LEMMONS: I really wanted to bring real Harriet Tubman, who she was as a woman, and who I think she was as a person, and actual words that she said, and her actual family and their actual story - which I thought was fascinating. I don't want to rob her of either her womanhood or her superheroism because we need our black women superheroes. You know, we need our women superheroes.
KING: Especially the ones who were real people (laughter).
LEMMONS: Right, exactly. Exactly. No, she was that bad ass and, you know, I think that's extremely important.
KING: The casting in this movie sparked a little bit of a dust-up. Harriet is played by a black British woman, Cynthia Erivo. But when the casting was announced some people said, but Harriet is an American hero. You can't have a British woman playing an American hero. How do you respond to that? Is any of that fair?
LEMMONS: I mean, I think, yeah, there's a level at which I understand it. There's been an argument that's gone back to the Harlem Renaissance about culture bearing and who is the best to bear that culture. I consider myself a major culture bearer on this movie.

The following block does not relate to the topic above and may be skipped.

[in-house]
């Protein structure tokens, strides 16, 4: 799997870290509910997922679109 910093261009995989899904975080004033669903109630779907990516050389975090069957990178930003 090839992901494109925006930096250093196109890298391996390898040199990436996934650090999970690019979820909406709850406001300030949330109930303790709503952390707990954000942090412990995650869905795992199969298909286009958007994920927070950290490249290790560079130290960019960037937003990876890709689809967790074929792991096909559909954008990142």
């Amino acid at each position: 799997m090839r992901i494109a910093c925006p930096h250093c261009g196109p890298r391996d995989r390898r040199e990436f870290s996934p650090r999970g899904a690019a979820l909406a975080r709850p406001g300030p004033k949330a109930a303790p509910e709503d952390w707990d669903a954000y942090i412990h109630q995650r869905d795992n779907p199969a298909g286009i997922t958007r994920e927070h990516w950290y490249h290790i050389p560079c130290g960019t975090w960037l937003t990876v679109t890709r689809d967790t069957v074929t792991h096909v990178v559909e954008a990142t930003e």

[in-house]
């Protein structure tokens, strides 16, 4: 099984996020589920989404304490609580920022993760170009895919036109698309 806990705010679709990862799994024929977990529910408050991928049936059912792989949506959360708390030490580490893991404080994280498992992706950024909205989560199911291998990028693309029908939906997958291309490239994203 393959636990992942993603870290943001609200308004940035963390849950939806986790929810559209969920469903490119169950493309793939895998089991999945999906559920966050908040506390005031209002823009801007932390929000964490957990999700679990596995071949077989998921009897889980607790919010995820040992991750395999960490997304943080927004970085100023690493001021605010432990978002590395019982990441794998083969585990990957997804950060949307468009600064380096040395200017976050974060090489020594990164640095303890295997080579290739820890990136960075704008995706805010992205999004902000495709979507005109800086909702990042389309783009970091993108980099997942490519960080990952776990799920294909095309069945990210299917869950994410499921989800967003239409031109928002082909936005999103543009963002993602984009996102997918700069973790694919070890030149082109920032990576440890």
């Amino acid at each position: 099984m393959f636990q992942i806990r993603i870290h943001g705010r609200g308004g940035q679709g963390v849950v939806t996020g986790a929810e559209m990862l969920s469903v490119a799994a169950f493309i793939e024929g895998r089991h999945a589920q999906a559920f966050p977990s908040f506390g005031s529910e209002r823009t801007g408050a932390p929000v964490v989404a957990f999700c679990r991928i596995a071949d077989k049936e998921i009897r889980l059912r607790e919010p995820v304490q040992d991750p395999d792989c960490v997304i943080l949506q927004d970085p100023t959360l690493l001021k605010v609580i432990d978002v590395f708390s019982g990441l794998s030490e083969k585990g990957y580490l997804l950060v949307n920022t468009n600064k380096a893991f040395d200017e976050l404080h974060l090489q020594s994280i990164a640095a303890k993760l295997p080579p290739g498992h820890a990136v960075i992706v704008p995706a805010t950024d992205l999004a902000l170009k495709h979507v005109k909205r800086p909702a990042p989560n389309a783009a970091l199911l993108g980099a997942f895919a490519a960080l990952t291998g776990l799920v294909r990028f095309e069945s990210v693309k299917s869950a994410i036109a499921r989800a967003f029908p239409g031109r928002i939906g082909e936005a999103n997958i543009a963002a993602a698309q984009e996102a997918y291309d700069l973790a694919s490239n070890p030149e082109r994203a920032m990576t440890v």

This is a film about Harriet that is co-written and directed by an African American woman. Our job in making a film, with a character that's this important, is to find the very best person - the very best person to play that part. And in Cynthia, the physical resemblances are very strong. But more than that, she is absolutely a brilliant actor.
You know, so my job is to bring the most believable person to play the role so that you look at it, and when future generations look at it, you will see a petite, strong, fierce, young, West African black woman playing a petite, strong, young, West African woman.